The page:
Conforming the Acceptable Separation Distance (ASD) Standards for Residential Propane Tanks to Industry Standards, 4225-4229 [2020-00440]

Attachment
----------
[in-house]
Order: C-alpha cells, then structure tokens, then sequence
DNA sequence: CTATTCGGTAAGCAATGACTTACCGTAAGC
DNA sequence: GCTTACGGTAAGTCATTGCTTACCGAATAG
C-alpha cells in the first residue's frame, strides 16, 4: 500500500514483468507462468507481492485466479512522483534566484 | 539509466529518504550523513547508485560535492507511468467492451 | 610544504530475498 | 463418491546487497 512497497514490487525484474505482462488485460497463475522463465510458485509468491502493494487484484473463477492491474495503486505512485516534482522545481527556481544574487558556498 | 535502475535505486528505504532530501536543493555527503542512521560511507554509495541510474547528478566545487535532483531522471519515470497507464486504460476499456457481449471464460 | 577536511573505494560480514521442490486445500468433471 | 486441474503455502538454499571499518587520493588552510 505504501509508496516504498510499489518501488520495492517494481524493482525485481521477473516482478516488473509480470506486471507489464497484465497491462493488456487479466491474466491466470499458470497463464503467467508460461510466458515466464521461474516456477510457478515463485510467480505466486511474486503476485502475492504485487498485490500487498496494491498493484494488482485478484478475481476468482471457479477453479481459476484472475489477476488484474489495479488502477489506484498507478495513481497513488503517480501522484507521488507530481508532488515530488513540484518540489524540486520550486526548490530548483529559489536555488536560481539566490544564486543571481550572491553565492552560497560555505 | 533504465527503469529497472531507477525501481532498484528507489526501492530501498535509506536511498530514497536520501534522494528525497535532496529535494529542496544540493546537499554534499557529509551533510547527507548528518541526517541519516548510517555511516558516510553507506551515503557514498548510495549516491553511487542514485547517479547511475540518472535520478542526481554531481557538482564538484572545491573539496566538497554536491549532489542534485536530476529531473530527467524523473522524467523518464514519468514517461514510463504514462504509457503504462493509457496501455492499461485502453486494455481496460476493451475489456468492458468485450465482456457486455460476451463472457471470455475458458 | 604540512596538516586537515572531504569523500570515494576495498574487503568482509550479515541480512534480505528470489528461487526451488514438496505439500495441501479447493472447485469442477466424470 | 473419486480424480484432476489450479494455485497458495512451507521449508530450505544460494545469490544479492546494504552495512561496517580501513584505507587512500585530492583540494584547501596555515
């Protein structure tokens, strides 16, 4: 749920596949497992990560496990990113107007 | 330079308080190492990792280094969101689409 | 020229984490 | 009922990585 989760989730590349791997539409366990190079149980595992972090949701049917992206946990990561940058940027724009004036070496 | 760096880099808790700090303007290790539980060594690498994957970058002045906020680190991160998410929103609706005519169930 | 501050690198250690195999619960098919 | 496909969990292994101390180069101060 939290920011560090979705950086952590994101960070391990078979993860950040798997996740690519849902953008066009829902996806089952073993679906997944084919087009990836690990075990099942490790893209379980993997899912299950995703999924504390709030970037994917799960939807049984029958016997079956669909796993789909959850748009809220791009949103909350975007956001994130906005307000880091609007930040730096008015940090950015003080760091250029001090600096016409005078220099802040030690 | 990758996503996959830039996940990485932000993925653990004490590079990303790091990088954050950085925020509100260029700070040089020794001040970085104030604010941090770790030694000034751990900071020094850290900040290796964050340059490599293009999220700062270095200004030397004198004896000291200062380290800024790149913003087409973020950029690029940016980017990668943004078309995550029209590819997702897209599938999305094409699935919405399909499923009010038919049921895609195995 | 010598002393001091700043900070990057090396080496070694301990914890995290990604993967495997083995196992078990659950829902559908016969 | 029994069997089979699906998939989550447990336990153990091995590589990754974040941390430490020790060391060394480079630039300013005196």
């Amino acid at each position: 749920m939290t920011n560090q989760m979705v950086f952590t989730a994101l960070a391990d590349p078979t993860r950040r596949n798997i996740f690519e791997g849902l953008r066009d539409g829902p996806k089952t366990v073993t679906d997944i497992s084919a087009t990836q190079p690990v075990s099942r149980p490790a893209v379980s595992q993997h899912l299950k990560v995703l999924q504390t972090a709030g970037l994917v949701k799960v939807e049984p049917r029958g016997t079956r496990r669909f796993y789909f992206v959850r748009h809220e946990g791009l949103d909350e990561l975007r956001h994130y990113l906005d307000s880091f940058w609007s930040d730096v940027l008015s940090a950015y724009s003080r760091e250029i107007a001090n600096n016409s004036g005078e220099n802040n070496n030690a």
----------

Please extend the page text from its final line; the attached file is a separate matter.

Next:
Download as PDF Federal Register / Vol. 85, No. 16 / Friday, January 24, 2020 / Rules and Regulations litigation, establish clear legal standards, and reduce burden. H. Executive Order 13175 (Consultation and Coordination With Indian Tribal Governments) The Department has determined that this rulemaking will not have a substantial direct effect on one or more Indian tribes, will not impose substantial direct compliance costs on Indian tribal governments, on the relationship between the Federal Government and Indian tribes, or on the distribution of power and responsibilities between the Federal Government and Indian tribes, and will not pre-empt tribal law. Accordingly, the requirements of Section 5 of Executive Order 13175 do not apply to this rulemaking. I. Executive Order 13771 (Reducing Regulation and Controlling Regulatory Costs) This rule is not subject to the requirements of E.O. 13771 (82 FR 9339, February 3, 2017), because it is expected to be de minimis under E.O. 13771. J. Paperwork Reduction Act This rule does not impose any new information collection requirements under the provisions of the Paperwork Reduction Act, 44 U.S.C. Chapter 35. The Online Nonimmigrant Visa Application, DS–160, already allows visa applicants to identify medical treatment as a subset of B visa travel purpose. Consular officers would evaluate the application using existing forms and would not need new approved information collections. List of Subjects in 22 CFR Part 41 Administrative practice and procedure, Foreign Relations, Visas, Aliens, Foreign official, Employment, Students, Cultural Exchange Programs. § 41.31 Temporary visitors for business or pleasure. ACTION: (b) * * * (2)(i) The term pleasure, as used in INA 101(a)(15)(B) for the purpose of visa issuance, refers to legitimate activities of a recreational character, including tourism, amusement, visits with friends or relatives, rest, medical treatment, and activities of a fraternal, social, or service nature, and does not include obtaining a visa for the primary purpose of obtaining U.S. citizenship for a child by giving birth in the United States. (ii) Any visa applicant who seeks medical treatment in the United States under this provision shall be denied a visa under INA section 214(b) if unable to establish, to the satisfaction of a consular officer, a legitimate reason why he or she wishes to travel to the United States for medical treatment, that a medical practitioner or facility in the United States has agreed to provide treatment, and that the applicant has reasonably estimated the duration of the visit and all associated costs. The applicant also shall be denied a visa under INA section 214(b) if unable to establish to the satisfaction of the consular officer that he or she has the means derived from lawful sources and intent to pay for the medical treatment and all incidental expenses, including transportation and living expenses, either independently or with the prearranged assistance of others. (iii) Any B nonimmigrant visa applicant who a consular officer has reason to believe will give birth during her stay in the United States is presumed to be traveling for the primary purpose of obtaining U.S. citizenship for the child. * * * * * SUMMARY: Carl C. Risch, Assistant Secretary for Consular Affairs, Department of State. [FR Doc. 2020–01218 Filed 1–23–20; 8:45 am] Text of the Rule BILLING CODE 4710–06–P Accordingly, for the reasons stated in the preamble, the Department is amending 22 CFR part 41 as follows: PART 41—VISAS: DOCUMENTATION OF IMMIGRANTS UNDER THE IMMIGRATION AND NATIONALITY ACT, AS AMENDED DEPARTMENT OF HOUSING AND URBAN DEVELOPMENT 24 CFR Part 51 [Docket No: FR–6054–F–02] RIN 2506–AC45 1. The authority citation for part 41 is revised to read as follows: lotter on DSKBCFDHB2PROD with RULES ■ Authority: 8 U.S.C. 1101; 1102; 1104; 1182; 1184; 1185 note (section 7209 of Pub. L. 108–458, as amended by section 546 of Pub. L. 109–295); 1323; 1361; 2651a. 2. In § 41.31, revise paragraph (b)(2) to read as follows: ■ VerDate Sep<11>2014 15:58 Jan 23, 2020 Jkt 250001 Conforming the Acceptable Separation Distance (ASD) Standards for Residential Propane Tanks to Industry Standards Office of the Assistant Secretary for Community Planning and Development, HUD. AGENCY: PO 00000 Frm 00035 Fmt 4700 Sfmt 4700 4225 Final rule. This final rule reduces regulatory and cost burden on communities that may be restricted in their ability to site HUD-assisted projects, by allowing HUD-assisted projects near stationary aboveground propane storage tanks with a capacity of 1,000 gallons or less if the storage tanks comply with National Fire Protection Association (NFPA) 58 (2017). Based on consideration of public comments, HUD is adopting this 1,000-gallon limit in lieu of the 250-gallon limit contemplated in the proposed rule. This final rule incorporates by reference NFPA 58 (2017), a voluntary consensus standard for public safety that establishes safety standards used by the propane industry and operators regarding storage, handling, transportation, and use of propane. DATES: Effective Date: February 24, 2020. The incorporation by reference of certain publications listed in the rule is approved by the Director of the Federal Register as of February 24, 2020. FOR FURTHER INFORMATION CONTACT: Danielle Schopp, Director, Office of Environment and Energy, Office of Community Planning and Development, U.S. Department of Housing and Urban Development, 451 7th Street SW, Washington, DC 20410; telephone number 202–402–5226 (this is not a tollfree number). Persons with hearing or speech impairments may access this number through TTY by calling the Federal Relay Service at 800–877–8339 (this is a toll-free number). SUPPLEMENTARY INFORMATION: I. Background On December 10, 2018, HUD published a rule in the Federal Register, at 83 FR 63457, which proposed expanding HUD’s ability to approve assistance for projects sited near propane storage tanks (otherwise known as ‘‘Liquified Petroleum Gas containers’’ or ‘‘LPG containers’’). The rule proposed amending HUD regulations at 24 CFR part 51, subpart C, which establish the Acceptable Separation Distance (ASD) that must be kept between HUD-assisted projects and containers of hazardous substances, by creating an exception for aboveground propane storage tanks of a capacity of 250 gallons or less if the storage tank complies with NFPA 58 (2017), a voluntary consensus standard that establishes safety standards used by the propane industry and operators regarding storage, handling, transportation, and use of propane, as well as all underground storage tanks. HUD’s proposed rule was intended to modernize outdated codified safety E:\FR\FM\24JAR1.SGM 24JAR1 4226 Federal Register / Vol. 85, No. 16 / Friday, January 24, 2020 / Rules and Regulations standards. HUD’s current standards, codified at 24 CFR part 51, subpart C, are based on the findings of studies conducted by the Department, in 1975 and 1982.1 The effect of these standards is to prescribe the ASD of HUD-assisted projects from specific hazardous operations, unless appropriate mitigating measures are implemented. Substances deemed hazardous include petrochemical products, such as propane. HUD-assisted projects include the development, construction, rehabilitation, modernization, or conversion with HUD subsidy, grant assistance, loan, loan guarantee, or mortgage insurance of any project intended for residential, institutional, recreational, commercial, or industrial use. Mitigation measures can be costly and limit choices for siting a HUD-assisted project. HUD’s experience has been that there are significant practical and economic difficulties in mitigating offsite residential propane tanks located on adjacent properties. HUD has recently provided waivers for approval of HUDassisted sites that have propane tanks in compliance with NFPA 58 (2017) on the basis that such compliance mitigated any danger to HUD-assisted projects sited adjacent to the hazard. Based on HUD’s experience, HUD issued its proposed rule to streamline and update its current rule. lotter on DSKBCFDHB2PROD with RULES II. Changes and Clarifications Made in This Final Rule This final rule follows publication of the December 10, 2018, proposed rule and takes into consideration the public comments received on the proposed rule. In response to public comment, a discussion of which is presented in the following section of this preamble, and in further consideration of issues addressed at the proposed rule stage, the Department is making changes, described below, in this final rule. A. Propane Tanks of up to 1,000 Gallons Exempted From Hazard ASD Restrictions HUD received several comments requesting reconsideration of the 250gallon limit for aboveground propane tanks exempted from HUD’s ASD requirements. After performing further analysis on common residential tank sizes and potential risks posed by larger tanks, HUD has determined that exempting tanks up to 1,000 gallons would increase the rule’s effectiveness 1 Safety Consideration in Siting Housing Projects, prepared by Arthur D. Little Inc., 1975; and Urban Development Siting with Respect to Hazardous Commercial/Industrial Facilities, by Rolf Jensen and Associates Inc., 1982. VerDate Sep<11>2014 15:58 Jan 23, 2020 Jkt 250001 without posing additional risk. As such, the definition of ‘‘hazard’’ in § 51.201 has been revised to exempt tanks up to 1,000 gallons. The justification for this change is described below. 1. Common Residential Tank Sizes Typical propane consumption and the range of typical tank sizes vary widely between warmer and cooler climates. An average-size modern home using high-efficiency propane heating equipment and other appliances in a warm climate region can expect to use 194 to 258 gallons per year, while the same home in a cold climate region would typically use 991 to 1,844 gallons per year.2 The same variables that impact propane consumption naturally also impact the choice of propane tank sizing. In addition, the average customer, especially in a cold climate prefers to minimize the frequency of refueling to ensure that they don’t run out given the high heating loads they experience in the winter. Propane prices also fluctuate with the market throughout the year and tend to be on the higher side during the heating season and lower in the summer. Larger tanks allow customers to buy larger quantities of propane during periods of lower prices resulting in better savings. They also save on delivery related fees by having fewer fill ups. The tank size thus becomes a cost controlling factor for the customer, and tank sizes up to 1,000 gallons are regularly used for residential purposes.3 2. Safety of 1,000-Gallon Propane Tanks The reliability of propane tanks has increased significantly over the past 30 years and studies suggest that the evolution of industry safety practices has reduced the probability of propane tank failure.4 Studies by the NFPA, documented in the rule’s Regulatory Impact Analysis, show that propane is not a leading cause of fires or listed as a source of residential structure fires in the United States. Propane tanks are extremely durable. In a study performed by the U.S. Department of Defense and the Energy Research and Development Administration, these tanks sustained very little damage even from the energy of a simulated nuclear blast.5 This experiment and others conducted in the 2 Energy and Environmental Analysis of Propane Energy Pod Homes, Prepared for the Propane Education & Research Council, 2011. 3 See NFPA 58 LP-Gas Code Handbook (2017). 4 See Ahrens, M. (2017), Ahrens, M. (2018), Flynn, J. (2010), and Hall. J.R. (2014). 5 The Effects of Nuclear Weapons, Compiled and edited by Samuel Glasstone and Philip J. Dolan., 1977. PO 00000 Frm 00036 Fmt 4700 Sfmt 4700 propane industry demonstrate that propane tank explosions are difficult and rare. Furthermore, this rule does not remove all safe distance requirements for LPG containers sited near HUDassisted projects. All tanks exempted from HUD’s ASD requirements under this rule must be fully compliant with NFPA (2017) standards, including NFPA separation distance requirements. Tanks locations must meet a separation distance between the container and important buildings 6 or line of adjoining property that can be built upon, in accordance with the NFPA 58. Tanks between 125 and 500 gallons must be at least 10 feet apart from important buildings or property lines of adjoining property that can be built upon, while tanks between 501 and 1,000 gallons must be at least 25 feet apart. Under NFPA 58 and this rule’s revision of 24 CFR part 51, tanks under 125 gallons would not require a separation distance. For the reasons described above, HUD has determined that LPG containers with capacities of up to 1,000 gallons that comply with NFPA 58 (2017) will no longer be subject to the hazard restrictions posed by 24 CFR part 51. Since the separation distance imposed by NFPA 58 compliance is sufficient to ensure the safety of HUD-assisted projects, increasing the size of tank covered by this exception will reduce regulatory and cost burden on even more projects and communities without any significant additional risk. B. Other Changes and Clarifications One commenter stated that it was unclear whether the tank size referenced in § 51.201 definition of ‘‘hazard’’ was to be measured in water gallon capacity or propane gallon capacity. As a result, HUD has amended the language of § 51.201 to clarify that tanks are measured in water gallon capacity. This language was clarified in order to align the rule with language in NFPA 58 (which uses water capacity to determine ASD standards). The American Society of Mechanical Engineers, which certifies propane tanks, also rates tanks in terms of their water capacity. Additionally, a commenter found the language used to describe propane tanks (‘‘Containers which are designed to hold 6 According to the NFPA 58 LP-Gas Code Handbook, a building can be considered important for a number of reasons such as high replacement value, its human occupancy, or vital importance of contents to a business. A building with characteristics that hinder emergency responders’ access and ability to safely apply water to a tank or act as an impediment to applying water should also be considered an important building. E:\FR\FM\24JAR1.SGM 24JAR1 Federal Register / Vol. 85, No. 16 / Friday, January 24, 2020 / Rules and Regulations lotter on DSKBCFDHB2PROD with RULES liquefied propane gas . . .’’) confusing. To increase clarity and accuracy, HUD is amending the phrase to read: ‘‘Containers which are used to hold liquefied petroleum gas.’’ First, replacing ‘‘designed’’ with ‘‘used’’ more accurately describes the scope of the definition, since some containers that are not designed to hold LPG are used to hold it nonetheless, while still complying with NFPA safety requirements. Second, HUD is replacing ‘‘liquified propane gas’’ with ‘‘liquefied petroleum gas’’ because the gas used in heating systems is sometimes comprised of not only propane, but butane as well. These changes will increase consistency between this final rule and NFPA 58 (2017). III. Discussion of Public Comments Received on December 10, 2018, Proposed Rule The public comment period for the proposed rule closed on February 8, 2019. HUD received six public comments in response to the proposed rule. These comments were submitted by a nationally recognized fire safety codes and standards organization, the national trade group for the propane industry, a nonprofit affordable housing developer, and private citizens. None of the commenters opposed conforming the ASD standards for residential propane tanks to industry standards. Commenters were generally supportive of the proposed rule, but, as provided in the following section of this Preamble, they also recommended changes or clarifications, several of which are discussed above. Comment: How will this rule impact HUD-assisted projects sited near multiple propane tanks, or propane tanks stored near other gases. HUD Response: Under this final rule, LPG tanks of 1,000 gallons or less are not subject to ASD requirements, regardless of how many tanks are present, if they comply with NFPA code 58 (2017). The exclusion from the ASD requirement applies only to LPG tanks. If there are other gases stored in stationary aboveground containers, the ASD must be calculated for those nonpropane containers. Comment: HUD should not exempt all underground propane containers from hazard restrictions, but only those which comply with applicable Federal, State, or local safety standards, because improperly spaced underground containers can leak gas into underground structures. HUD Response: HUD is declining to implement this change in this final rule, as this rule is amending safety standards relating to fire and blast hazards, which VerDate Sep<11>2014 15:58 Jan 23, 2020 Jkt 250001 do not take into consideration other issues such as vapor contamination. HUD performs environmental review of most projects, including multifamily housing and new construction, which captures information related to vapor contamination to document compliance with the standards at 24 CFR 50.3(i) and 58.5(i)(2), using investigative techniques including but not limited to ASTM Phase I and Phase II Environmental Site Assessment.7 Furthermore, this rule is conforming the relevant regulation with HUD’s longstanding policy of considering underground tanks exempt from the ASD restrictions listed in 24 CFR 51 subpart C because they are shielded by the topography from posing fire or blast risks to HUD-assisted projects and, therefore, do not meet the definition of ‘‘hazard’’ at § 51.201. This is also consistent with HUD’s treatment of LPG pipelines in existing regulations, in which LPG pipelines are excluded from the definition of ‘‘hazard’’ so long as they are either underground or comply with Federal, State, and local safety standards. Comment: HUD should update the FHA Single Family Housing Policy Handbook to indicate that FHA can assist in the purchase of properties with underground propane tanks. HUD Response: This final rule focuses on updates to the regulation at 24 CFR 51 subpart C, and updates to subregulatory guidance are beyond the scope of this rulemaking. Nevertheless, HUD agrees that the referenced guidance should reflect these revisions. Comment: The rule only incorporates NFPA 58 by reference for LPG containers 250 gallons or less which are exempt from hazard restrictions. HUD should incorporate NFPA 58 by reference for all LPG containers regardless of size in order to maintain a consistent approach to handling LPG as a hazard. HUD Response: As discussed above, in this final rule HUD is incorporating NFPA 58 (2017) by reference for LPG containers 1,000 gallons or less that are exempt from hazard restrictions. Containers larger than 1,000 gallons will still be defined as ‘‘hazards’’ and will still need to comply with HUD’s safety standards at 24 CFR part 51, subpart C. This rulemaking is intended to mitigate regulatory and cost burden related to residential propane tanks (which typically hold 1,000 gallons or less) 8 and is not intended to address commercial, industrial, or agricultural 7 HUD’s environmental review regulations can be found at 24 CFR parts 50, 51, 55, and 58. 8 See NFPA 58 LP-Gas Code Handbook (2017). PO 00000 Frm 00037 Fmt 4700 Sfmt 4700 4227 propane tanks (which typically hold more than 1,000 gallons).9 IV. Incorporation by Reference This rule incorporates the following voluntary consensus standard for siting of HUD-assisted projects near aboveground propane storage tanks that hold up to 1000 gallons: NFPA 58 Liquefied Petroleum Gas Code (2017). The NFPA develops building, fire, and electrical safety codes and standards. Federal agencies frequently use these codes and standards as the basis for developing Federal regulations concerning safety. NFPA 58 (2017) provides industry benchmark and operational information and standards for safe propane storage, handling, transportation, and use. NFPA 58 (2017) mitigates risks and ensures safe installations, to prevent failures, leaks, and tampering that could lead to fires and explosions. The regulation cannot account for future editions of NFPA that do not yet exist. Therefore, if HUD wishes to revise the standard in the future to incorporate newer editions of NFPA 58 this would require further rulemaking. NFPA 58 (2017) is available online, via read-only access, at https:// www.nfpa.org/codes-and-standards/allcodes-and-standards/list-of-codes-andstandards/detail?code=58. Members of the public may visit the link and create a username and password to view the free-access edition. The standard may also be obtained from the National Fire Protection Association at 1 Batterymarch Park, Quincy, MA 02169, telephone number (800) 344–3555, fax number (800) 593–6372. V. Findings and Certifications Regulatory Review—Executive Orders 12866 and 13563 Under Executive Order 12866 (Regulatory Planning and Review), a determination must be made whether a regulatory action is significant and, therefore, subject to review by the Office of Management and Budget (OMB) in accordance with the requirements of the order. Executive Order 13563 (Improving Regulations and Regulatory Review) directs executive agencies to analyze regulations that are ‘‘outmoded, ineffective, insufficient, or excessively burdensome, and to modify, streamline, expand, or repeal them in accordance with what has been learned.’’ Executive Order 13563 also directs that, where relevant, feasible, and consistent with regulatory objectives, and to the extent permitted by law, agencies are to 9 Ibid. E:\FR\FM\24JAR1.SGM 24JAR1 4228 Federal Register / Vol. 85, No. 16 / Friday, January 24, 2020 / Rules and Regulations identify and consider regulatory approaches that reduce burdens and maintain flexibility and freedom of choice for the public. HUD has examined the economic, budgetary, legal, and policy implications of this action and has determined that this final rule is a significant regulatory action under section 3(f) of Executive Order 12866 (but not an economically significant action). HUD has prepared a regulatory impact analysis that addresses the costs and benefits of the final rule. The analysis is available at Regulations.gov and is part of the docket file for this rule. lotter on DSKBCFDHB2PROD with RULES Executive Order 13771 Executive Order 13771, entitled ‘‘Reducing Regulation and Controlling Regulatory Costs,’’ was issued on January 30, 2017. This final rule is an Executive Order 13771 deregulatory action. Details on the estimated cost savings of this rule can be found in the rule’s economic analysis. Regulatory Flexibility Act The Regulatory Flexibility Act (RFA) (5 U.S.C. 601 et seq.) generally requires an agency to conduct a regulatory flexibility analysis of any rule subject to notice and comment rulemaking requirements, unless the agency certifies that the rule will not have a significant economic impact on a substantial number of small entities. Small entities include small businesses, small nonprofit organizations, and small governmental jurisdictions. This rule updates a codified regulation to reduce regulatory and cost burden on communities that may be restricted in their ability to site HUDassisted projects because of the presence of stationary aboveground propane storage tanks that may be nearby. Specifically, the rule allows the siting of HUD-assisted projects near stationary aboveground propane storage tanks with a capacity of 1,000 gallons or less if the storage tank complies with NFPA Code 58 (2017). HUD has determined that the rule would result in the reduction of costly mitigation measures. Small entities affected by the rule include owner-occupied single family, small public housing authorities, and a limited number of multifamily projects. Notwithstanding, HUD has determined that the rule’s impact will be to reduce administrative burdens and generate cost savings estimated to be from $200,000–$18,000,000 per year. Due to economies of scale and the cost of compliance with the existing rule, these reductions of administrative burden will provide relatively greater benefit to entities that are small. This rule would VerDate Sep<11>2014 15:58 Jan 23, 2020 Jkt 250001 have minimal impact on small firms because they would not be required to modify current operational procedures. The rule will eliminate the need for costly waiver processes and mitigation costs on the part of these small entities. For example, as described in the Regulatory Impact Analysis, of 1200 small rental properties in Mississippi applying for disaster recovery assistance after Hurricane Katrina, 750 required additional compliance measures or a waiver under current 24 CFR part 51 subpart C in order to be eligible for assistance. Removing such obstacles to assistance would have particularly beneficial impact for similarly situated small rental properties, and other small entities, that are assisted going forward. Similarly, as discussed in the Regulatory Impact Analysis, HUD’s 2017 waiver for certain Community Development Block Grant and Home Investment Partnerships programs in Vermont included both residences and small businesses; specifically, restaurants. In waiving the requirements of the existing regulation as to these small businesses, HUD noted that in 2011 there were 1,346 restaurants in Vermont using propane. These restaurants were affected by the cost or practicability of compliance with the existing rule, and these costs will be saved in future projects under this rule. Accordingly, the undersigned certifies that this rule will not have a significant economic impact on a substantial number of small entities. Environmental Impact A Finding of No Significant Impact with respect to the environment for this rule has been made in accordance with HUD regulations at 24 CFR part 50, which implement section 102(2)(C) of the National Environmental Policy Act of 1969 (42 U.S.C. 4332(2)(C)). The Finding of No Significant Impact is available for public inspection between 8 a.m. and 5 p.m., weekdays in the Regulations Division, Office of General Counsel, U.S. Department of Housing and Urban Development, 451 7th Street SW, Room 10276, Washington, DC 20410–5000. Due to security measures at the HUD Headquarters building, please schedule an appointment to review the Finding by calling the Regulations Division at (202) 708–3055 (this is not a toll-free number). Individuals with speech or hearing impairments may access this number via TTY by calling the Federal Relay Service at (800) 877–8339. The Finding of No Significant Impact will also be available for review in the docket for this rule on Regulations.gov. PO 00000 Frm 00038 Fmt 4700 Sfmt 4700 Federalism Impact Executive Order 13132 (entitled ‘‘Federalism’’) prohibits, to the extent practicable and permitted by law, an agency from promulgating a regulation that has federalism implications and either imposes substantial direct compliance costs on State and local governments and is not required by statute, or preempts State law, unless the relevant requirements of section 6 of the Executive order are met. This rule does not have federalism implications and does not impose substantial direct compliance costs on State and local governments or preempt State law within the meaning of the Executive order. Unfunded Mandates Reform Act Title II of the Unfunded Mandates Reform Act of 1995 (2 U.S.C. 1531– 1538) (UMRA) establishes requirements for Federal agencies to assess the effects of their regulatory actions on State, local, and tribal governments and on the private sector. This rule would not impose any Federal mandates on any State, local, or tribal governments, or on the private sector, within the meaning of UMRA. List of Subjects in 24 CFR Part 51 Airports, Hazardous substances, Housing standards, Incorporation by reference, Noise control. Accordingly, for the reasons stated in the foregoing preamble, HUD amends 24 CFR part 51 as follows: PART 51—ENVIRONMENTAL CRITERIA AND STANDARDS 1. The authority citation for 24 CFR part 51 subpart C continues to read as follows: ■ Authority: 42 U.S.C. 3535(d), unless otherwise noted. 2. In § 51.201, revise the definition of ‘‘hazard’’ to read as follows: ■ § 51.201 Definitions. * * * * * Hazard—means any stationary container which stores, handles, or processes hazardous substances of an explosive or fire prone nature. The term ‘‘hazard’’ does not include: (1) Pipelines for the transmission of hazardous substances, if such pipelines are located underground, or comply with applicable Federal, State and local safety standards; (2) Containers with a capacity of 100 gallons or less when they contain common liquid industrial fuels, such as gasoline, fuel oil, kerosene, and crude oil, since they generally would pose no E:\FR\FM\24JAR1.SGM 24JAR1 Federal Register / Vol. 85, No. 16 / Friday, January 24, 2020 / Rules and Regulations Dated: January 9, 2020. David C. Woll, Jr., Principal Deputy Assistant Secretary for Community Planning and Development. amend the SIP by providing a more efficient way to perform emissions sampling on air pollution sources throughout Missouri. The State requested approval of incorporating by reference the federally defined methods for stack testing. These revisions are administrative in nature and do not affect the stringency of the SIP. The EPA’s approval of this rule revision is being done in accordance with the requirements of the Clean Air Act (CAA). DATES: This final rule is effective on February 24, 2020. ADDRESSES: The EPA has established a docket for this action under Docket ID No. EPA–R07–OAR–2019–0656. All documents in the docket are listed on the https://www.regulations.gov website. Although listed in the index, some information is not publicly available, i.e., CBI or other information whose disclosure is restricted by statute. Certain other material, such as copyrighted material, is not placed on the internet and will be publicly available only in hard copy form. Publicly available docket materials are available through https:// www.regulations.gov or please contact the person identified in the FOR FURTHER INFORMATION CONTACT section for additional information. FOR FURTHER INFORMATION CONTACT: Jan Simpson, Environmental Protection Agency, Region 7 Office, Air Quality Planning Branch, 11201 Renner Boulevard, Lenexa, Kansas 66219; telephone number (913) 551–7089; email address simpson.jan@epa.gov. SUPPLEMENTARY INFORMATION: Throughout this document ‘‘we,’’ ‘‘us,’’ and ‘‘our’’ refer to the EPA. [FR Doc. 2020–00440 Filed 1–23–20; 8:45 am] Table of Contents BILLING CODE 4210–67–P I. Background II. What is being addressed in this document? III. Have the requirements for approval of a SIP revision been met? IV. What action is the EPA taking? V. Incorporation by Reference VI. Statutory and Executive Order Reviews danger in terms of thermal radiation or blast overpressure to a project; (3) Facilities that are shielded from a proposed HUD-assisted project by the topography, because these topographic features effectively provide a mitigating measure already in place; (4) All underground containers; and (5) Containers used to hold liquefied petroleum gas with a volumetric capacity not to exceed 1,000 gallons water capacity, if they comply with National Fire Protection Association (NFPA) 58. NFPA 58, Liquefied Petroleum Gas Code, 2017 Edition, copyright 2016 is incorporated by reference into this section with the approval of the Director of the Federal Register, under 5 U.S.C. 552(a) and 1 CFR part 51. All approved material is available for inspection at HUD’s Office of Environment and Energy, 202–402– 5226, and is available from National Fire Protection Association, 1 Batterymarch Park, Quincy, MA 02169, telephone number 800–344–3555, fax number 800–593–6372, www.nfpa.org. It is also available for inspection at the National Archives and Records Administration (NARA). For information on the availability of this material at NARA, email fedreg.legal@ nara.gov or visit www.archives.gov/ federal-register/cfr/ibr-locations.html. Persons with hearing or speech impairments may access the numbers above through TTY by calling the Federal Relay Service, toll-free, at 800– 877–8339. * * * * * ENVIRONMENTAL PROTECTION AGENCY 40 CFR Part 52 [EPA–R07–OAR–2019–0656; FRL–10004– 15–Region 7] Air Plan Approval; Missouri; Sampling Methods for Air Pollution Sources Environmental Protection Agency (EPA). ACTION: Final rule. lotter on DSKBCFDHB2PROD with RULES AGENCY: The Environmental Protection Agency (EPA) is taking final action to approve a revision to the State Implementation Plan (SIP) for the State of Missouri submitted by the State on October 25, 2019. The revisions will SUMMARY: VerDate Sep<11>2014 15:58 Jan 23, 2020 Jkt 250001 I. Background On December 3, 2019, the EPA proposed in the Federal Register approval of the SIP submission. See 84 FR 66096. The proposed revisions would amend the SIP by providing a more efficient way to perform emissions sampling on air pollution sources throughout Missouri. The State requested approval of incorporating by reference the federally defined methods for stack testing. The EPA solicited comments on the proposed revisions to Missouri’s SIP and received no comments. PO 00000 Frm 00039 Fmt 4700 Sfmt 4700 4229 II. What is being addressed in this document? The EPA is approving revisions to the Missouri SIP submitted by the State of Missouri to the EPA on October 25, 2019. The revisions to the previously federally approved Missouri State rule 10 CSR 10–6.030 Sampling Methods for Air Pollution Sources are administrative in nature and do not affect the stringency of the SIP. The revisions will provide a more efficient way to perform emissions sampling by incorporating by reference federally promulgated methods. A detailed discussion of the revision to Missouri’s SIP and was provided in EPA’s December 3, 2019, Federal Register document. See 84 FR 66096. III. Have the requirements for approval of a SIP revision been met? The State submission has met the public notice requirements for SIP submissions in accordance with 40 CFR 51.102. The submission also satisfied the completeness criteria of 40 CFR part 51, appendix V. The State provided public notice on this SIP revision from May 15, 2018 to August 2, 2018 and received eight comments. Based on the comments received the State made revisions to rule text in sections (21) (22) and (23) that incorporated by reference specific appendices and subparts. The State provided a second public notice on this SIP revision from April 15, 2019 to June 6, 2019 and received no comments. In addition, as explained above, the revision meets the substantive SIP requirements of the CAA, including section 110 and implementing regulations. IV. What action is the EPA taking? We are taking final action to approve revisions to Missouri’s SIP by approving the State’s request to revise 10 CSR 10– 6.030, Sampling Methods for Air Pollution Sources. V. Incorporation by Reference In this document, the EPA is finalizing regulatory text that includes incorporation by reference. In accordance with requirements of 1 CFR 51.5, the EPA is finalizing the incorporation by reference of the Missouri Regulations described in the amendments to 40 CFR part 52 set forth below. The EPA has made, and will continue to make, these materials generally available through www.regulations.gov and at the EPA Region 7 Office (please contact the person identified in the FOR FURTHER INFORMATION CONTACT section of this preamble for more information). E:\FR\FM\24JAR1.SGM 24JAR1